The “new Coty” rises 2 years after merger with P&G beauty

Coty dressed the front of the DFS duty free store at JFK T4 in Tiffany & Co. blue for three months earlier this year.


In the two years since Coty merged with the Procter & Gamble Company’s fine fragrance, color cosmetics and salon products businesses, the company has made huge strides in completing an incredibly ambitious and complex transformation which involved fundamental changes to and simplification of its business processes.*

According to the company’s latest financial results, important steps were made in Fiscal 2018, including a full organizational redesign, a comprehensive upgrade of information systems to allow Coty to run on a single platform, a full Supply Chain reorganization agenda, and multiple route-to-market conversions, among other major accomplishments.

The changes are clearly on view in Coty Inc.’s Miami headquarters for the company’s travel retail and export businesses for the Americas.

Although it stayed at its 777 Brickell Avenue address in the heart of Miami’s downtown business district, Coty moved into greatly expanded and redesigned space to accommodate the merged staff. The bright and inviting open design features subtle Coty “codes” and color accents throughout and even sports a lounge and game room.

Miami is one of the first Coty offices worldwide to incorporate completely the new look and feel, says Romain Ritter, General Manager Travel Retail Americas at Coty Inc.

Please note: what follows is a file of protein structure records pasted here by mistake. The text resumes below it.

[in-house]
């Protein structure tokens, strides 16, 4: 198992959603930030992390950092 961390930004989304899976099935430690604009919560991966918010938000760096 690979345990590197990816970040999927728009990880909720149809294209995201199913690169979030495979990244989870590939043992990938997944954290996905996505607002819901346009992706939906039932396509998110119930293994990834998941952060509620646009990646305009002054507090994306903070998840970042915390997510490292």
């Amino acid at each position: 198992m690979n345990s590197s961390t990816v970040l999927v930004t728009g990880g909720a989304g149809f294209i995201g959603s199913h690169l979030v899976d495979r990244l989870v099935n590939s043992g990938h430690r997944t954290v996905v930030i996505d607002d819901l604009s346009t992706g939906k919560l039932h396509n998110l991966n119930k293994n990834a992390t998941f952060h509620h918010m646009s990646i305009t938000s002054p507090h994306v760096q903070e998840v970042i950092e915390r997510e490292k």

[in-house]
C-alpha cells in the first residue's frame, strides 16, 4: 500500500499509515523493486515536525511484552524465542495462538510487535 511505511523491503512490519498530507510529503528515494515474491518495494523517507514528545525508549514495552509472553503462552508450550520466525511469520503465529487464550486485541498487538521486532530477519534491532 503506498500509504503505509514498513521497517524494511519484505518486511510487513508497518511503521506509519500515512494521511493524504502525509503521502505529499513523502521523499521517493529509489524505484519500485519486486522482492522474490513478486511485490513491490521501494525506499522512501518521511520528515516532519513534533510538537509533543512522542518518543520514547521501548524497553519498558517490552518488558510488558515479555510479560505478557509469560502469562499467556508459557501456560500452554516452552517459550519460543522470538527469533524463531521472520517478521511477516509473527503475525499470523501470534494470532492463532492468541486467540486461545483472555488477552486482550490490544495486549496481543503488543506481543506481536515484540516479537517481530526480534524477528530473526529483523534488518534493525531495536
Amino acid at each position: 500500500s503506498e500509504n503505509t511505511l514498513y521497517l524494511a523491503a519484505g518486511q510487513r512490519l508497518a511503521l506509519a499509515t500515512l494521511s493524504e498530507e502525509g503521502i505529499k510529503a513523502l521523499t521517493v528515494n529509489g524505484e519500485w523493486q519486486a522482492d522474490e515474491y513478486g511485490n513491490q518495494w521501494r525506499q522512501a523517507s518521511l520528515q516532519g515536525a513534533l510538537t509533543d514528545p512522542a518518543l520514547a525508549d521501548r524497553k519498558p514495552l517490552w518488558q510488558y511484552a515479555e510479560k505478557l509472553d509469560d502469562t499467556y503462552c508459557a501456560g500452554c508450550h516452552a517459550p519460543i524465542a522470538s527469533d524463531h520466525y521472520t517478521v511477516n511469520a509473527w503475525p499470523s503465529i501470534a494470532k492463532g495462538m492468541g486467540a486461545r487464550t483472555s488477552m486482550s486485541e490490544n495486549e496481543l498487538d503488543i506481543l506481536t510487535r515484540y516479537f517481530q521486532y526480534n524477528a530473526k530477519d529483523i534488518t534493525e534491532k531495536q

“This is our second year since the joining of the two portfolios, and it has been a strong year. We closed our fiscal year at the end of June with many successes that we can now fully rely on for continued growth. Mainly, and its true for us and the company as a whole, the successes of Gucci fragrances and Tiffany & Co. have allowed our luxury portfolio to thrive,” Ritter told TMI.

The travel retail division continues to benefit from a portfolio of extremely strong brands with global appeal. This confirmed Coty global leadership in Travel Retail, says the company.

“The depth of our portfolio is extremely important for our continued performance. We have brands that make us relevant in all of the markets in which we operate and we have the ability to adjust our strategies dependent on the consumer profile, which is a massive strength in itself,” he adds.

Ritter says that his team is very excited about the opportunities that lay ahead:

“Under the new organization, we have staffed up and have more support in the field, newcomers in sales and marketing, and with the joining of the two companies we have a team that has fully embraced the new Coty culture, very entrepreneurial and agile.”

“We are also in the final stages of our new supply chain and logistics, and can now supply more than 90% of our portfolio out of the U.S. as of Sept. 1. This will change the lead times and our efficiencies to market significantly.

“Coty is a new company – both from a systems standpoint and from a cultural standpoint – with the aim to challenge the status quo and celebrate diversity,” he stresses.

Coty has also enjoyed a stellar year at the point of sale in travel retail, where it staged one ground-breaking activation after another.